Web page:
Ultimately, the play is rather charged, riveting and about much more than a pioneering blues woman.

The dichotomy between the men largely willing to respect authority--black or white--and Levee, who can be seen as ambitious, antagonistic, insubordinate and rightfully progressive all at the same time, is striking and rather allegorical.

And the character of Ma, who must battle the white power-brokers--even as she has the upper hand--but also demands strict obedience from her band members, adds to the power of Ma Rainey's Black Bottom and what one might take from it.

But as a night's entertainment, I found it too slow in reaching its boiling point, with almost the entire first act devoted to bantering among the band members (who often throw the n-word at each other, in a way that adds insight to the times).

Wilson was too gifted a writer for the rehearsal room repartee and ribaldry not to have considerable charm and even depth, but Act I was more fair than fantastic.

Act II is far better, dramatically, musically--as we get some full-fledged performances--and meaningfully.

So in full, I can recommend Ma Rainey's Black Bottom and--with Cutler's sing-song count-in to each song take stoking acute recollections--fondly appreciate the memories it stirred from my past.

It's a fine history lesson about a musical pioneer--"the blues gets me out of bed in the morning," she states at one point, imparting that art is life and not mere past-time--but ultimately concerning more widespread matters, with Roston's performance particularly powerful.

Wednesday, February 13, 2019

Entirely Resonant, Years Down the Road: 'How I Learned to Drive' Provides a Haunting Look at Adolescence and Abuse -- Chicago Theater Review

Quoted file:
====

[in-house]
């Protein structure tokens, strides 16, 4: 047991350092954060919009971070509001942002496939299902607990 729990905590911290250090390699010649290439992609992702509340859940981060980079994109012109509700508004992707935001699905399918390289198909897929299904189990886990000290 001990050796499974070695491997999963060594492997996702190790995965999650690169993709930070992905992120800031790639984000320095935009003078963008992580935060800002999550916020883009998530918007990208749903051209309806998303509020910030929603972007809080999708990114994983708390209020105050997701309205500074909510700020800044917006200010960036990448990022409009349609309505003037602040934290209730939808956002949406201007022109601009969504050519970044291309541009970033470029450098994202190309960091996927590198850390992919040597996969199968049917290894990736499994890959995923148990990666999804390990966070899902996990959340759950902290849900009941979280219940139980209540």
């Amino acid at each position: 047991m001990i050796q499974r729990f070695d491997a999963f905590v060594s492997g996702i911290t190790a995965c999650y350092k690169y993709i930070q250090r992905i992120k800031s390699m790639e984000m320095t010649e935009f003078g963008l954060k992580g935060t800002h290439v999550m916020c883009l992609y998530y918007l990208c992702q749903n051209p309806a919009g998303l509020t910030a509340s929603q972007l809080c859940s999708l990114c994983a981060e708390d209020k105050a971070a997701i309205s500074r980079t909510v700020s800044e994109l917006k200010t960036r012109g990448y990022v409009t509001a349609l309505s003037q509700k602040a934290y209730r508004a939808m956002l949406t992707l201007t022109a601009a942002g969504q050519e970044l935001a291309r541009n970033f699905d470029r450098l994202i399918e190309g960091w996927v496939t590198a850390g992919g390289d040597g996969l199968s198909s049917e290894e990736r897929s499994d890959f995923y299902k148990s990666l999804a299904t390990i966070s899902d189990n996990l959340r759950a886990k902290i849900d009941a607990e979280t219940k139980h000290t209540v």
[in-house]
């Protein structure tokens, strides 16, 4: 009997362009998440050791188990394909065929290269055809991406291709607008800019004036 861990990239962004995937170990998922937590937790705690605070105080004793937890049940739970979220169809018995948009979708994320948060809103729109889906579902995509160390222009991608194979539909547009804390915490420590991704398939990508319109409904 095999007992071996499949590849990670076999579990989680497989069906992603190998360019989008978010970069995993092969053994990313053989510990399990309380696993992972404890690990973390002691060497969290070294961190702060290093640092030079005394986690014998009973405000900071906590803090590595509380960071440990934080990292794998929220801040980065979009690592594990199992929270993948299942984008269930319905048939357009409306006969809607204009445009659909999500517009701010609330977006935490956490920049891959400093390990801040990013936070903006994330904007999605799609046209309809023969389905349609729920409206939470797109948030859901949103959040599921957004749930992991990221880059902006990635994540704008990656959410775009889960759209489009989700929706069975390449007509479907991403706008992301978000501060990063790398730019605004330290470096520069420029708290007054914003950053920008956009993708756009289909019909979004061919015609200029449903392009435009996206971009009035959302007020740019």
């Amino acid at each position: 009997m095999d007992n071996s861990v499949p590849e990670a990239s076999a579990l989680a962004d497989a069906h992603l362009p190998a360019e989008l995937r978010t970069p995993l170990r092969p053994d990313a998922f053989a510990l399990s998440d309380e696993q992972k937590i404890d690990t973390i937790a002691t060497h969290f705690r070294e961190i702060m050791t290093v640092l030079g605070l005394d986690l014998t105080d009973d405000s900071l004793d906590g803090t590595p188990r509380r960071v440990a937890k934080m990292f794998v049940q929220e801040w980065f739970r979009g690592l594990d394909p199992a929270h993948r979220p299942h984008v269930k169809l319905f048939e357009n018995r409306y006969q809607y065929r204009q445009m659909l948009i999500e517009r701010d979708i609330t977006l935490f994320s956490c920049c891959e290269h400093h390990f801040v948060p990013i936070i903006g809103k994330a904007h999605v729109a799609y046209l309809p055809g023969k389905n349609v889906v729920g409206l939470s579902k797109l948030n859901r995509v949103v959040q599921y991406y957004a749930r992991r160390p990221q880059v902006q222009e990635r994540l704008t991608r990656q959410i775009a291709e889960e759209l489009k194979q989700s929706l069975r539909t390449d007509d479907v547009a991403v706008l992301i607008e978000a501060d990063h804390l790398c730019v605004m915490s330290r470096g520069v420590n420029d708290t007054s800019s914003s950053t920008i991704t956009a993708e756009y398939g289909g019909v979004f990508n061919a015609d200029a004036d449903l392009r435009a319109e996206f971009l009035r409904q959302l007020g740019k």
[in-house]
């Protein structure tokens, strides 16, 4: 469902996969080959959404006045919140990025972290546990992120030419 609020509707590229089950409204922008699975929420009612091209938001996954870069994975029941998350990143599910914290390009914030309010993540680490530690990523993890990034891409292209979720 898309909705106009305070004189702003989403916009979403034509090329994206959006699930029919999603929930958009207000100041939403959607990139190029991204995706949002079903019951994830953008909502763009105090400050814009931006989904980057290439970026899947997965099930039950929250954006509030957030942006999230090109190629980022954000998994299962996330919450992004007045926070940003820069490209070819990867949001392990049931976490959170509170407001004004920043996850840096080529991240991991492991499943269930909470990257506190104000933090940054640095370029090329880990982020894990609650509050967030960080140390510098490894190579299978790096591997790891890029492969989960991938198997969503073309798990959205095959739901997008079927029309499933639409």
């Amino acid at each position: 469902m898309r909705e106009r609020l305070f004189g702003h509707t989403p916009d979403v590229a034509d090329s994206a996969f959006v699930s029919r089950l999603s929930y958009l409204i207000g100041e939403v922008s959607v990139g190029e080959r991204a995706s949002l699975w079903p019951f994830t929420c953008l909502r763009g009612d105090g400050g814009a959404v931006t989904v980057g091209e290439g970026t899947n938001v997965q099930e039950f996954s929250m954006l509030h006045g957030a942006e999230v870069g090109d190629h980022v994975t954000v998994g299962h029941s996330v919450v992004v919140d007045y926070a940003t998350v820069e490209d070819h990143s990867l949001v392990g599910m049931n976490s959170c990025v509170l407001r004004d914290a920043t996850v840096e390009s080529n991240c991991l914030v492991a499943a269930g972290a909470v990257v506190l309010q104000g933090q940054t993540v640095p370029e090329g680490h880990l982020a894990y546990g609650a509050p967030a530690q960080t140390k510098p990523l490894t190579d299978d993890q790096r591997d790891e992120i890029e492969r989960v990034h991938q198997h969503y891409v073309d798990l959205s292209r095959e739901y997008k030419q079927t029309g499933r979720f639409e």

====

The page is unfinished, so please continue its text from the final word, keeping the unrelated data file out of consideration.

Theater Review

How I Learned to Drive
a play by Paula Vogel
directed by Cody Estle
Raven Theatre, Chicago
Thru March 24

Paula Vogel's powerful play, How I Learned to Drive, opened off Broadway in 1997 and won the Pulitzer Prize for Drama the following year.

Based on my first encounter with this work, presently at Chicago's erstwhile Raven Theater, it's easy to understand the acclimation.

The play, production--under the direction of Raven artistic director Cody Estle--and performances are all excellent.

And the contemporary resonance of How I Learned to Drive could hardly be more striking.

So this is certainly a recommendation that you avail yourself of Raven's reasonable pricing--or discounts on HotTix, Goldstar and TodayTix--and see this show.

But I think it best to keep this review rather brief, so as to let you attend without quite knowing too much of what unfolds.

I'll even be intentionally circumspect in the photos I include here, even though I was officially provided some that could divulge a good bit more.

As the play's difficult subject matter can--and really should--make some audience members uncomfortable, I feel I should note that How I Learned to Drive is not a glib recollection of driver's ed or the joys of teenage exploration.

Presented non-linearly across several episodes taking place mostly in the 1960s, the play centers around a young woman nicknamed Li'l Bit, well-played by Eliza Stoughton.

The other actors in the play represent Li'l Bit's relatives, including the always stellar Mark Ulrich as Uncle Peck, Kathryn Acosta as her mom/others, Katherine Bourne Taylor as her grandma/others and Julian Hester as her grandpa/others.

Avoiding specifics, let's just say that Li'l Bit faces a whole lot of ugliness, and even vileness, from her family members, some far worse than others.

There's clearly a reason Raven programmed this show in the wake of the #MeToo movement.

And that's where I think I'll leave it.

I didn't find it quite perfect, but How I Learned to Drive is superb.

Not to mention disquieting and haunting.

Which is why it is quite worth your time and attention.  

Monday, February 11, 2019

Leo to the Max: Paramount Theatre Produces a Terrific 'Producers' -- Chicago Theater Review

Theater Review

The Producers
Paramount Theatre, Aurora, IL
Thru March 17

When I first saw The Producers early in its pre-Broadway Chicago run in February 2001, I was already a fan of the musical theater genre.

Well-indoctrinated as a kid--I saw national tours of A Chorus Line, The Wiz and The Best Little Whorehouse in Texas before I was 10--I resisted a bit in my teens, but made a point of seeing musicals on trips to New York and London in the '90s, as well as The Phantom in the Opera in Chicago.

I often credit a touring production of Cabaret starring Teri Hatcher, which I saw twice in 1999, as the catalyst to a voluminous embrace of musicals--and live theater overall--that has led to my seeing more than 1,200 shows over the past 20 years.